Published: August 3, 2020 on our newsletter Security Fraud News & Alerts Newsletter.
Keeping tabs on ransomware attacks isn’t easy these days. Part of that reason is because ransomware is up 25% in the first quarter of this year, and at the moment shows no signs of slowing down. It’s a legitimate concern for every business since the array of victims is wide and indiscriminate. Recent attacks have halted production for Honda, threatened a New York law firm with exposing sensitive information about its clients, and held captive the information data systems for the city of Florence, AL. The reality is, every enterprise is subject to attack no matter the size or scope and the recent increase in ransomware is a concern for business owners and cybersecurity experts alike.
It’s tough enough that critical data is being held for ransom, but the decision whether to pay the ransom or not weighs heavily on victims. Studies show ransom payments are up 33% from the fourth quarter of 2019, and the average demand is $111,605. The downtime for affected businesses is 15 days, and many small-to-medium-sized businesses (SMB’s) find themselves unable to survive a ransomware attack. In fact, 60% of SMB’s close their doors within six months of a cyberattack. Other concerns for victims are the hit to their reputation, the cost of downtime, and the possibility that company data will be publicly exposed.
A business also has to struggle with the option of paying a ransom demand to restore their encrypted data. The FBI strongly advises never paying a ransom as it only encourages further attacks. Also, there is no guarantee hackers will hand over the decryption key to the hijacked data once a ransom is paid…or if it’ll work. Instead, the FBI suggests planning for a ransomware attack. A well-prepared business has the best chance of surviving an assault without paying a ransom or having lengthy downtime. They suggest every business follow their recommendations to counter a ransomware attack, including reporting it to their agency.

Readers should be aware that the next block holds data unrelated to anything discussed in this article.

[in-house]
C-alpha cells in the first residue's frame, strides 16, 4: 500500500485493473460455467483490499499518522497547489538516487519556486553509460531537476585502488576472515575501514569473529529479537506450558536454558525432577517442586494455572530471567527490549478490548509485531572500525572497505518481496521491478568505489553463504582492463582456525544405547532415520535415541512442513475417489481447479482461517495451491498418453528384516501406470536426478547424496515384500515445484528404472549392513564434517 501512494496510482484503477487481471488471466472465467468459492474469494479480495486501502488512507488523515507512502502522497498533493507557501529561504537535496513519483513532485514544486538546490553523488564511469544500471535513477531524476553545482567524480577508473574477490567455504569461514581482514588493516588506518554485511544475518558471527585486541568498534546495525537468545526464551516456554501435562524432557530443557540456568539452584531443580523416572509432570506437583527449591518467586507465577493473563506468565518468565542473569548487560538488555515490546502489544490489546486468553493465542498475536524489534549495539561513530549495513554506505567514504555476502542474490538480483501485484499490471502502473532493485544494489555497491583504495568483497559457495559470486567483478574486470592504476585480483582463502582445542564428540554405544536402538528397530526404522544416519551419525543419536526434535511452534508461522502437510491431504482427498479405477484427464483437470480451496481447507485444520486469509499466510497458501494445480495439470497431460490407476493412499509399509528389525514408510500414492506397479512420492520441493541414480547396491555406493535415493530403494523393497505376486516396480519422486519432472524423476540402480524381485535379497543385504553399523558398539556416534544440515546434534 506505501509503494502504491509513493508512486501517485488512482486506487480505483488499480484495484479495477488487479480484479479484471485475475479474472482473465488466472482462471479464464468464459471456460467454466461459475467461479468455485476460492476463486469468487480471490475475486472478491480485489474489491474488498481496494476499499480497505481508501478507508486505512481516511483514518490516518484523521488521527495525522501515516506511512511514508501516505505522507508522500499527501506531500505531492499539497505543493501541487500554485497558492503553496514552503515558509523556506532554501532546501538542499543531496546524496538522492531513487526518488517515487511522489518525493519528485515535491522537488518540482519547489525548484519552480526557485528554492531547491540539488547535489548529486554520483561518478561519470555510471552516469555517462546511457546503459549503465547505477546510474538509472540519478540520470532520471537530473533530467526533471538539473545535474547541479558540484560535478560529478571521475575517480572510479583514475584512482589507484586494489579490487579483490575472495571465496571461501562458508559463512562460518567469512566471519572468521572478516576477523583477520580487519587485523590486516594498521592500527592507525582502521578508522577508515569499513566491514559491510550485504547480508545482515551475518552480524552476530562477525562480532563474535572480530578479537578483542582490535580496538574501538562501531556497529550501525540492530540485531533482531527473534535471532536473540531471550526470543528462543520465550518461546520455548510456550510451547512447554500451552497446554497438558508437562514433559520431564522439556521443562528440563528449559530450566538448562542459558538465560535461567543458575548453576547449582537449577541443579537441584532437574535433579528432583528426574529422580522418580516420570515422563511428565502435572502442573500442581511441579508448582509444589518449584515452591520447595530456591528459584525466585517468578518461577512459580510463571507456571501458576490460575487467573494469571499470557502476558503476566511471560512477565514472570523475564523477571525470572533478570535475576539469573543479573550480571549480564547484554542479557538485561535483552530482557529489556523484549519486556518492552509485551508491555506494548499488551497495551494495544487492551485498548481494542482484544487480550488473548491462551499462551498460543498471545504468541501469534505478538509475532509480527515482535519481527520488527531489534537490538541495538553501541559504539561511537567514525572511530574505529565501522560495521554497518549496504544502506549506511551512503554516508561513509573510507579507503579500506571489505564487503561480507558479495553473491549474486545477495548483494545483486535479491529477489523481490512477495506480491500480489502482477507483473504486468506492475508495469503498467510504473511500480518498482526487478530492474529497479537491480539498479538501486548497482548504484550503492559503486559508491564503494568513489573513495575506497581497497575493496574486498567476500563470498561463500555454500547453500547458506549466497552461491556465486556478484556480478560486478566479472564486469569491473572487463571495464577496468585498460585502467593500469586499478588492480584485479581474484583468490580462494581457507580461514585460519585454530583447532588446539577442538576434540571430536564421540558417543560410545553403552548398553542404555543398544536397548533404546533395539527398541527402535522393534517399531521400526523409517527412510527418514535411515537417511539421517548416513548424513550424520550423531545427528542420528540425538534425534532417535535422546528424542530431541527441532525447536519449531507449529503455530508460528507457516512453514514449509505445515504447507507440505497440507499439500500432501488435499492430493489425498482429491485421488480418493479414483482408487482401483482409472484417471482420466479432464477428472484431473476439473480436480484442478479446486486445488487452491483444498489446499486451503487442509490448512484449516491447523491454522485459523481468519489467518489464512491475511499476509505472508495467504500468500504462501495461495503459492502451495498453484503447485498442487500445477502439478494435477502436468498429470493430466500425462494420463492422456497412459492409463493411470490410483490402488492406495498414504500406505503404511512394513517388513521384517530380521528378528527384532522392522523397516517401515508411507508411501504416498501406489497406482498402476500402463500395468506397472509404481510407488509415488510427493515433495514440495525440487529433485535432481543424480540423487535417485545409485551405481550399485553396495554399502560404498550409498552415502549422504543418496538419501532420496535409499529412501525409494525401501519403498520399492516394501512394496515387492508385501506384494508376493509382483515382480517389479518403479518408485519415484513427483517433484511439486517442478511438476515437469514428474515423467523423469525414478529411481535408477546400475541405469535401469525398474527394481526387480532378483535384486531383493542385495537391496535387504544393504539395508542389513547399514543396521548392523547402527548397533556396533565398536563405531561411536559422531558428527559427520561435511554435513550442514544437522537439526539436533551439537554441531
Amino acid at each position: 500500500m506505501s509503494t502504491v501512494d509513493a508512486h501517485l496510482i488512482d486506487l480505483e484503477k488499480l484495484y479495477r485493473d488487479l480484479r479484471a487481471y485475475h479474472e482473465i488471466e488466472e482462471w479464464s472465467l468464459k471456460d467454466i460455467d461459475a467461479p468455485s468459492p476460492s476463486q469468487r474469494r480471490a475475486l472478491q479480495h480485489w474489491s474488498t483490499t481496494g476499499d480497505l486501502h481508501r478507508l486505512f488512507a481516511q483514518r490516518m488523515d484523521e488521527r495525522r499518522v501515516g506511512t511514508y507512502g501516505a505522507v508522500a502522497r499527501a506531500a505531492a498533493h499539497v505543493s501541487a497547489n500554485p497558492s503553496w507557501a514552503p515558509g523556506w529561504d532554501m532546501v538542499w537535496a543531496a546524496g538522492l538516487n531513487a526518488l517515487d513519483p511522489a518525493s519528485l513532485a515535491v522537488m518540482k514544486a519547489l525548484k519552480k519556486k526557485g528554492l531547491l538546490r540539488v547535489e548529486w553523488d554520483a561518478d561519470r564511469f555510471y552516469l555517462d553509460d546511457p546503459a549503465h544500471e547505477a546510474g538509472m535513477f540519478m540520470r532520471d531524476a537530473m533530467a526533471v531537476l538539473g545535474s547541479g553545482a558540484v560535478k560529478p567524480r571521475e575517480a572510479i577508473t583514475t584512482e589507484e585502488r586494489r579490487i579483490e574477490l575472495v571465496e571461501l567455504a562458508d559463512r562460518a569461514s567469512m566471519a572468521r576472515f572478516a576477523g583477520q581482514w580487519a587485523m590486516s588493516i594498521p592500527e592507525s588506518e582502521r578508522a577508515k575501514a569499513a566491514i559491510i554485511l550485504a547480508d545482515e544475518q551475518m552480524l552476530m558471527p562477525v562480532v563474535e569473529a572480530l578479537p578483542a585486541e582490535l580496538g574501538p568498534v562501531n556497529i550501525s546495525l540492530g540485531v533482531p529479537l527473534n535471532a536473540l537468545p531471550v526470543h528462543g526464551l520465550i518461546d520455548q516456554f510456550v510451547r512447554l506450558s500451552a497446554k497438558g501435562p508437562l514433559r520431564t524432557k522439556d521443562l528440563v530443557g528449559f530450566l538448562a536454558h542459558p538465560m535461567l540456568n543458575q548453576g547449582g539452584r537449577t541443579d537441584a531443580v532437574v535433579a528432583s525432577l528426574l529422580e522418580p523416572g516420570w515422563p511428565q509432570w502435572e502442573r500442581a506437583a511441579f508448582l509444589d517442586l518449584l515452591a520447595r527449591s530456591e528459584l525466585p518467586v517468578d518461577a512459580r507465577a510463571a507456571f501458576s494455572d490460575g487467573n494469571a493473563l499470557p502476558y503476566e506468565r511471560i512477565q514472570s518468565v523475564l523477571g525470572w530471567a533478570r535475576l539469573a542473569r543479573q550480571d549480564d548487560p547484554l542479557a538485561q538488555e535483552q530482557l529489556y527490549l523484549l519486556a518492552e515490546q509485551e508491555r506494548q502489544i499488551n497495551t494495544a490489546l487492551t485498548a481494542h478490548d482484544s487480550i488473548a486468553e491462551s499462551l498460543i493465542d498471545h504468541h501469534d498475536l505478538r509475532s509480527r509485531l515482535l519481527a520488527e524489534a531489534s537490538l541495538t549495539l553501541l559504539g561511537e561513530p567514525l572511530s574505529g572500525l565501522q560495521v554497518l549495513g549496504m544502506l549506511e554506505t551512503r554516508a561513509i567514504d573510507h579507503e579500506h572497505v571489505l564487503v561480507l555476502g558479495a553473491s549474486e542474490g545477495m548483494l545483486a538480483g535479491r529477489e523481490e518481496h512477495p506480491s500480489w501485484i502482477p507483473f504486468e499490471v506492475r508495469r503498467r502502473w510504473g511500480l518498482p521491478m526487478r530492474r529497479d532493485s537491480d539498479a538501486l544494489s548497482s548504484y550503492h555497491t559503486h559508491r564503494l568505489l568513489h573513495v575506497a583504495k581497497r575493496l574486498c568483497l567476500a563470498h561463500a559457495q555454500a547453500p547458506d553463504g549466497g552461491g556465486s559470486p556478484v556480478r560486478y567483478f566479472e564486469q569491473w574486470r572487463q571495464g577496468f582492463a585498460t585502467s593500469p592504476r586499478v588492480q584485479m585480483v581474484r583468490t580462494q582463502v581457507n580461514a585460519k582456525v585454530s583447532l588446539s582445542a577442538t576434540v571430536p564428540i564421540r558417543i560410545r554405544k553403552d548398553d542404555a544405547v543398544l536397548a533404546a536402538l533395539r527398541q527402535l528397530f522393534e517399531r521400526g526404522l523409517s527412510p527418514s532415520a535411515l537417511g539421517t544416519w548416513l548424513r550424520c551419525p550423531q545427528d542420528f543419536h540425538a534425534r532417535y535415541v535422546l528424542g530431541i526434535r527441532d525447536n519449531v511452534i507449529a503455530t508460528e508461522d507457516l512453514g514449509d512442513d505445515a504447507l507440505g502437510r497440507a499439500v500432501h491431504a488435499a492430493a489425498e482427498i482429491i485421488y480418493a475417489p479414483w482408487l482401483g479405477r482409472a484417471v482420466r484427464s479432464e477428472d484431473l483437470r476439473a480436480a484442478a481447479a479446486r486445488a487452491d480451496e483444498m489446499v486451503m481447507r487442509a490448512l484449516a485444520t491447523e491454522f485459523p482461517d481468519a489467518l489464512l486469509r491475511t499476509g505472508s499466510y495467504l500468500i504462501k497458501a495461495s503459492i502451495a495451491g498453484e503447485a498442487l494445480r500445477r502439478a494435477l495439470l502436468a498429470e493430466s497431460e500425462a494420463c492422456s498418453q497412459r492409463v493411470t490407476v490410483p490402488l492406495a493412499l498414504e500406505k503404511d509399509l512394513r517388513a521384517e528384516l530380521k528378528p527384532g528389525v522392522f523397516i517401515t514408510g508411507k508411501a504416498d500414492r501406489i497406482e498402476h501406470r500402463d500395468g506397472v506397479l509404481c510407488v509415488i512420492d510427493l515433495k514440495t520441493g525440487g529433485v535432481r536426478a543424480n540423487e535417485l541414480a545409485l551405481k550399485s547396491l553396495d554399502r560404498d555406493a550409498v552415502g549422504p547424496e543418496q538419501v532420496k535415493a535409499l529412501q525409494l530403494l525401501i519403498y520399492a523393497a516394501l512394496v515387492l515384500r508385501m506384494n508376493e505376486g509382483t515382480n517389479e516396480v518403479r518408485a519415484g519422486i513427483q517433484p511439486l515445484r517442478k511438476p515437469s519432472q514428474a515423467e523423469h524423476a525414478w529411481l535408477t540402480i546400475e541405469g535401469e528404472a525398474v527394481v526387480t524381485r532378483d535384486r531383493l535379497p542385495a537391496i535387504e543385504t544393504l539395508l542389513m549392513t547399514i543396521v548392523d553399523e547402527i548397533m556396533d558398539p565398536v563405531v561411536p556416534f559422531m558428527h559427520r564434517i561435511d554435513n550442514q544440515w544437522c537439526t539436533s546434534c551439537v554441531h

Regularly backup data, including testing backup systems to make sure they function properly when needed. Make sure backups aren’t connected to computers or networks and they remain separate.
Keep operating systems and software patched and updated with the latest versions available.
Set anti-virus and anti-malware software to automatically update, and make sure regular scans are conducted.
As always, advise anyone connecting into the network to keep an eagle eye out for phishing email, texts, and even voice messages. That remains the top way malware of all kinds get into the network in the first place.
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